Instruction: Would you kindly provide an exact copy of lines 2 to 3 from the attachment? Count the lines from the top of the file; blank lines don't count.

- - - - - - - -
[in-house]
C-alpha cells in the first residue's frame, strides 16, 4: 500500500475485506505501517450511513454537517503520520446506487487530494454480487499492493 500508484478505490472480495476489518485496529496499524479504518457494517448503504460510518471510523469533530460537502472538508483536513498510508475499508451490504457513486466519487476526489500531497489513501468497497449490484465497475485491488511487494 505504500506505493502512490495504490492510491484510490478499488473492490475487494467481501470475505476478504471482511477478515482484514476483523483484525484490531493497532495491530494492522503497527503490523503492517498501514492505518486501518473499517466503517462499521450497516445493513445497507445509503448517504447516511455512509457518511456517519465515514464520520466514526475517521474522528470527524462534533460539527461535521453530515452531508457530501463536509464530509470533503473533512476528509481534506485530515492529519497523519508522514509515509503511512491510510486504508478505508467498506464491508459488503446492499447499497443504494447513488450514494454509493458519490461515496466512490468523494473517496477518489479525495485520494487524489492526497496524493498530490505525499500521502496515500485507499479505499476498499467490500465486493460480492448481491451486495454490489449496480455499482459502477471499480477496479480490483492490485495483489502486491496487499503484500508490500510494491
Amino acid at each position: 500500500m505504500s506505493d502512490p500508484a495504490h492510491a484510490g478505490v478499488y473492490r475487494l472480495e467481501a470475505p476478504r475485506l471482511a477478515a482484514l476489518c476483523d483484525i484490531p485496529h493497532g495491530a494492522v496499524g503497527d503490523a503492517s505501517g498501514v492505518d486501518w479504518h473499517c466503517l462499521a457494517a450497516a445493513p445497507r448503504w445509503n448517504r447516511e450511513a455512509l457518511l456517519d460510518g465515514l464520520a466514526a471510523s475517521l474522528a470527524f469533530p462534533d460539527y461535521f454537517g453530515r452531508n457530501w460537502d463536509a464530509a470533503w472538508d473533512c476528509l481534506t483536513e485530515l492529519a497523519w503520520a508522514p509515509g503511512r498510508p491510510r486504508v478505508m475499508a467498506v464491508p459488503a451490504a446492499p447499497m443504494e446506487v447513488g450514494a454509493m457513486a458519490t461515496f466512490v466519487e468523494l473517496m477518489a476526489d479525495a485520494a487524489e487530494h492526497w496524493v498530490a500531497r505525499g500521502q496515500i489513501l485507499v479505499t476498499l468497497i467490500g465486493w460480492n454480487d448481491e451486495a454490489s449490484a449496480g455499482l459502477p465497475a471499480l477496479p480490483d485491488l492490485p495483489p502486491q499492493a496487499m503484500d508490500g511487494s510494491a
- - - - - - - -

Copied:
C-alpha cells in the first residue's frame, strides 16, 4: 500500500475485506505501517450511513454537517503520520446506487487530494454480487499492493 500508484478505490472480495476489518485496529496499524479504518457494517448503504460510518471510523469533530460537502472538508483536513498510508475499508451490504457513486466519487476526489500531497489513501468497497449490484465497475485491488511487494 505504500506505493502512490495504490492510491484510490478499488473492490475487494467481501470475505476478504471482511477478515482484514476483523483484525484490531493497532495491530494492522503497527503490523503492517498501514492505518486501518473499517466503517462499521450497516445493513445497507445509503448517504447516511455512509457518511456517519465515514464520520466514526475517521474522528470527524462534533460539527461535521453530515452531508457530501463536509464530509470533503473533512476528509481534506485530515492529519497523519508522514509515509503511512491510510486504508478505508467498506464491508459488503446492499447499497443504494447513488450514494454509493458519490461515496466512490468523494473517496477518489479525495485520494487524489492526497496524493498530490505525499500521502496515500485507499479505499476498499467490500465486493460480492448481491451486495454490489449496480455499482459502477471499480477496479480490483492490485495483489502486491496487499503484500508490500510494491
Amino acid at each position: 500500500m505504500s506505493d502512490p500508484a495504490h492510491a484510490g478505490v478499488y473492490r475487494l472480495e467481501a470475505p476478504r475485506l471482511a477478515a482484514l476489518c476483523d483484525i484490531p485496529h493497532g495491530a494492522v496499524g503497527d503490523a503492517s505501517g498501514v492505518d486501518w479504518h473499517c466503517l462499521a457494517a450497516a445493513p445497507r448503504w445509503n448517504r447516511e450511513a455512509l457518511l456517519d460510518g465515514l464520520a466514526a471510523s475517521l474522528a470527524f469533530p462534533d460539527y461535521f454537517g453530515r452531508n457530501w460537502d463536509a464530509a470533503w472538508d473533512c476528509l481534506t483536513e485530515l492529519a497523519w503520520a508522514p509515509g503511512r498510508p491510510r486504508v478505508m475499508a467498506v464491508p459488503a451490504a446492499p447499497m443504494e446506487v447513488g450514494a454509493m457513486a458519490t461515496f466512490v466519487e468523494l473517496m477518489a476526489d479525495a485520494a487524489e487530494h492526497w496524493v498530490a500531497r505525499g500521502q496515500i489513501l485507499v479505499t476498499l468497497i467490500g465486493w460480492n454480487d448481491e451486495a454490489s449490484a449496480g455499482l459502477p465497475a471499480l477496479p480490483d485491488l492490485p495483489p502486491q499492493a496487499m503484500d508490500g511487494s510494491a